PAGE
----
Now that I’m of a certain age, I’ve become aware that my life’s journey has occurred (thus far) in distinct stages. I’ve passed through some stages that, looking back, seem clear cut.
During young adulthood, I talked about college graduation, job interviews, upcoming weddings, and the inevitable talk of dating that happens when you’re around a lot of other single, young adults.
Then, one by one, my friends and I entered the newlywed phase. Marriage changed our discussions to include our careers, having families, and buying homes.
In the next stage, our conversations were more focused on the joys and challenges of parenthood. This stage often felt busy, but filled with fun and family time.
As our kids got older, we entered the “sandwich” time. We discussed the various experiences of parenthood and also talked about our own parents and their changing status in life. Sometimes this led us to talk about elder-care and, sadly, about funerals. Towards end of this stage, we talked about divorces (thankfully of others), and kids graduating high school and college and entering the work force. Often, this stage included our children’s marriages and sometimes grandchildren.
It was about this time when retirement plans started to become a regular part of our interactions. Planning for retirement, both financially and in terms of activities, was exciting. We looked forward to that next stage, and hoped it would last a long, long time.
In our minds, retired folks talked about gardens, grandchildren, travels, and body parts that don’t work the way they used to do.
But right in between middle age and retirement, with a lot of spillover into the retirement part, came a stage I hadn’t anticipated — appliance purgatory.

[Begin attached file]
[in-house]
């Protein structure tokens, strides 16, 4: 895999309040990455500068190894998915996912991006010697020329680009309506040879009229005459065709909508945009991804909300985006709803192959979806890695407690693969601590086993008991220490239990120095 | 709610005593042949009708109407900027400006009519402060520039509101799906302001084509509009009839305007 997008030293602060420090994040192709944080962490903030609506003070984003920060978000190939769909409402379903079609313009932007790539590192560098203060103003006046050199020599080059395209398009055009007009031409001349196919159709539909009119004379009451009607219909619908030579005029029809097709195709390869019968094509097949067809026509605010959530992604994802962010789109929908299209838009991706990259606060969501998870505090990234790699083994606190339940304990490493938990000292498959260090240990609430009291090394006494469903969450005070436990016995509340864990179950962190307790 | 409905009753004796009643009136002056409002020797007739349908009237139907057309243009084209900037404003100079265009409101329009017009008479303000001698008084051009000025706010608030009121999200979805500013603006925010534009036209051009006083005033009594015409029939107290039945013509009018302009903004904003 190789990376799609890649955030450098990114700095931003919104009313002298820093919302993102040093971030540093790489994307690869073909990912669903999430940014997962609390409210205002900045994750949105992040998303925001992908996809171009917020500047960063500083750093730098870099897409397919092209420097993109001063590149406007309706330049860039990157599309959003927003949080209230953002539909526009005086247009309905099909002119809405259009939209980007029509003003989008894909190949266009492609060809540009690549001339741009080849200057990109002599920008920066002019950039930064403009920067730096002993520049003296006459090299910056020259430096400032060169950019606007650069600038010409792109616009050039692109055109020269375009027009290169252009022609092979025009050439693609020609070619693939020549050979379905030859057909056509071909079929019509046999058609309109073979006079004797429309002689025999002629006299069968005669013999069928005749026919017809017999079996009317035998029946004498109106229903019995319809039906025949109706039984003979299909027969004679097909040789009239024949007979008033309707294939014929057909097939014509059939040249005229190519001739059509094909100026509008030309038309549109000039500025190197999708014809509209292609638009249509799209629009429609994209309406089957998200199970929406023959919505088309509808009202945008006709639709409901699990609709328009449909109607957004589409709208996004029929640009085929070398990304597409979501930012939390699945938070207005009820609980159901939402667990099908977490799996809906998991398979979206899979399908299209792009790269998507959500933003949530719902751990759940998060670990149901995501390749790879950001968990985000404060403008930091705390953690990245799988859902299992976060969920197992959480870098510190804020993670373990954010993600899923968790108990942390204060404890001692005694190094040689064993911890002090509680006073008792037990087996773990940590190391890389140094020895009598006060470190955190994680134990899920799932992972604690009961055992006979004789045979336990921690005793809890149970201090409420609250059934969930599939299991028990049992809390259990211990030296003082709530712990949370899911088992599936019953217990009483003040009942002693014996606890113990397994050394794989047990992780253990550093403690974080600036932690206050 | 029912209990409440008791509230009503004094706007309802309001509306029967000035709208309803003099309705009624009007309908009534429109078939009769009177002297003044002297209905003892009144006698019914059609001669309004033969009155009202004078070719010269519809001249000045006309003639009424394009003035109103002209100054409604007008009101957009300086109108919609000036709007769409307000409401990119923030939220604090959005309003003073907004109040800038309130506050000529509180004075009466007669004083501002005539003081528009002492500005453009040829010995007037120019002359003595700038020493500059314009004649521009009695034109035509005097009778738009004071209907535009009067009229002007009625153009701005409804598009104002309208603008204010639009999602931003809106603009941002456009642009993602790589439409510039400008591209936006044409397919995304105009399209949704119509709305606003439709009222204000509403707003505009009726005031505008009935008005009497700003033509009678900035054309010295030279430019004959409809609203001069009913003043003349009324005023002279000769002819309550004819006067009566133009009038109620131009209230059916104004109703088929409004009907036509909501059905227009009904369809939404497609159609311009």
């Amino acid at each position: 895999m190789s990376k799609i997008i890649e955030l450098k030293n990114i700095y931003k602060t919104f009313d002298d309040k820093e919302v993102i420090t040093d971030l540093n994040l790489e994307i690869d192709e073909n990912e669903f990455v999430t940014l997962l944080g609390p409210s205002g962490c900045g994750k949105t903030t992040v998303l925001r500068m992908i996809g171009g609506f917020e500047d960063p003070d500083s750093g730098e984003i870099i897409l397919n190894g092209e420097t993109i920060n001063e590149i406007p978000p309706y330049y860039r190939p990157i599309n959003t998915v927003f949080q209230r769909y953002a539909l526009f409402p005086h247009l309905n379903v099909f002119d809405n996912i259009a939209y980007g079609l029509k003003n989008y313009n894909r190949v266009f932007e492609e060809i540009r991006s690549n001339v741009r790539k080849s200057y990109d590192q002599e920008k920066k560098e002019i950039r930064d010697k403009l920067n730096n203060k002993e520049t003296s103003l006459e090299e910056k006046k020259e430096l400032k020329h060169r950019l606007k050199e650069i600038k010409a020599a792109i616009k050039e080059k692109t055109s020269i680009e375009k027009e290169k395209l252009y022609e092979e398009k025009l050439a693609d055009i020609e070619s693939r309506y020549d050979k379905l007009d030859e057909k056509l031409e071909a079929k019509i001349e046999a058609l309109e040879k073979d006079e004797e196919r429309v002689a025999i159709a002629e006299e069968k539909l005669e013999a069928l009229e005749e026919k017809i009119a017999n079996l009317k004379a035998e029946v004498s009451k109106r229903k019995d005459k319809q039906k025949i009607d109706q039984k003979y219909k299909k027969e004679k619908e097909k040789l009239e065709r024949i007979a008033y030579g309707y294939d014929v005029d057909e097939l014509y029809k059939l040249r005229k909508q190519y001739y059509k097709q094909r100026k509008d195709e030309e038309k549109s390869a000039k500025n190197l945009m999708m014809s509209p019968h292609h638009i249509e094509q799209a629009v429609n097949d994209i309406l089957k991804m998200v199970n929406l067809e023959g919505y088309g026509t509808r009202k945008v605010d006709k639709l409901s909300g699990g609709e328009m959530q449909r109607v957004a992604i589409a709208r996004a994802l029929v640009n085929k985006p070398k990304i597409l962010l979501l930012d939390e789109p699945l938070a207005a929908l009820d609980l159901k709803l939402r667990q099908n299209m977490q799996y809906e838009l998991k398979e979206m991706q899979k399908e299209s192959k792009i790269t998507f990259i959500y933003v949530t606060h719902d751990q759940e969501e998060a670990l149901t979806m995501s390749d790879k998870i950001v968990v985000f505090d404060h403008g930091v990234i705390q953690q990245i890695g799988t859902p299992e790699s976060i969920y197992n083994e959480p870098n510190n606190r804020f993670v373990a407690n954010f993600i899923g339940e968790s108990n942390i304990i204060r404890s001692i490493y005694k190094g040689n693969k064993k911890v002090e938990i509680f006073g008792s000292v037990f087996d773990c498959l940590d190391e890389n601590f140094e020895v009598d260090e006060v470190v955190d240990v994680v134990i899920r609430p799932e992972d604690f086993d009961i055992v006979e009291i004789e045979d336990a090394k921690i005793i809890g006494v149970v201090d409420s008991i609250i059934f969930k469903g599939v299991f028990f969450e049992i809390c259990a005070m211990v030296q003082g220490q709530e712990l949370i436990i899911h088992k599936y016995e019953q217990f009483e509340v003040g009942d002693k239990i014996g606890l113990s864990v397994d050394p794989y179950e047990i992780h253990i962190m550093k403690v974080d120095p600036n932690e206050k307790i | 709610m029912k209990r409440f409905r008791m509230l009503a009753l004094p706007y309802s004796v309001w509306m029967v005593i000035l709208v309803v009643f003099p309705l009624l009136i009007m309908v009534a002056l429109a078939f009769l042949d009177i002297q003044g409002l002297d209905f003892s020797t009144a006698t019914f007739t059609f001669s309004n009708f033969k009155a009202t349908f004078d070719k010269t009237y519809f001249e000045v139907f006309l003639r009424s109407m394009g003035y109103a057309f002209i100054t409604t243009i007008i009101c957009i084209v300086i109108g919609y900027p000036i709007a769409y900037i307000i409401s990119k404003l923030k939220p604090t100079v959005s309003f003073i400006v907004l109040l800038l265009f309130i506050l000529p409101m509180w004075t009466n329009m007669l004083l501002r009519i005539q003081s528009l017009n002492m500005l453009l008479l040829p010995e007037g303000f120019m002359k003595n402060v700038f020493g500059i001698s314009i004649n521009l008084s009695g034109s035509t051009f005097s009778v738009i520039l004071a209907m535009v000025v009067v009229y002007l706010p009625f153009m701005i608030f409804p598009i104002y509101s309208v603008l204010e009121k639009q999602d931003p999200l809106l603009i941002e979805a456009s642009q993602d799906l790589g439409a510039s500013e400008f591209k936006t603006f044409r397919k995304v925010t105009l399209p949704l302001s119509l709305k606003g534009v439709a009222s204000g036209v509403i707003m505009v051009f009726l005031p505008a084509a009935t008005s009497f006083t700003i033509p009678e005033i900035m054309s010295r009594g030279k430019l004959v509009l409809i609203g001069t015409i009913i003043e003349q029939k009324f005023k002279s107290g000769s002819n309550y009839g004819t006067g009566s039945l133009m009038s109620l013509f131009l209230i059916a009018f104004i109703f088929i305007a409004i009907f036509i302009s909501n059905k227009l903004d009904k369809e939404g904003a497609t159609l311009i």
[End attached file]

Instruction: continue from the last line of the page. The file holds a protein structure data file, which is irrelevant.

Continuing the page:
We had purchased most of our appliances when we moved into and/or remodeled our house. Many of them were at least 25 years old. So I shouldn’t have been surprised when they started to leave for appliance heaven one by one, in rather rapid succession, leaving us in purgatory.
The clothes washer was first. It was one of the oldest machines on our property, so it wasn’t the end of the world. It wasn’t a flashy death, just a slow yielding to rust. It was given a decent burial.
Shortly after that, the dryer started emitting smoke from parts that shouldn’t smoke. Really, any part shouldn’t, so we wasted no time getting that bad boy out of the utility room.
A couple weeks later (the first week of the 90-degree, steam room weather), the air conditioner died. It’s so old that they don’t even make the refrigerant or parts for it anymore.
Last week, the dishwasher started stopping in the middle of a cycle. This might or might not mean replacement, but it surely isn’t a good sign. Honestly, our retirement plan had not really included replacing every appliance we own!
The only thing left running well is the refrigerator that’s only 7 years old. Of course, it’s one that I’ve hated since the second day we had it. It’ll probably run for decades.
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Sue is a retired public servant who volunteers at a local elementary school and Hospice and keeps busy taking care of house, husband, son, and pets. She lives just outside of Troy, Ohio.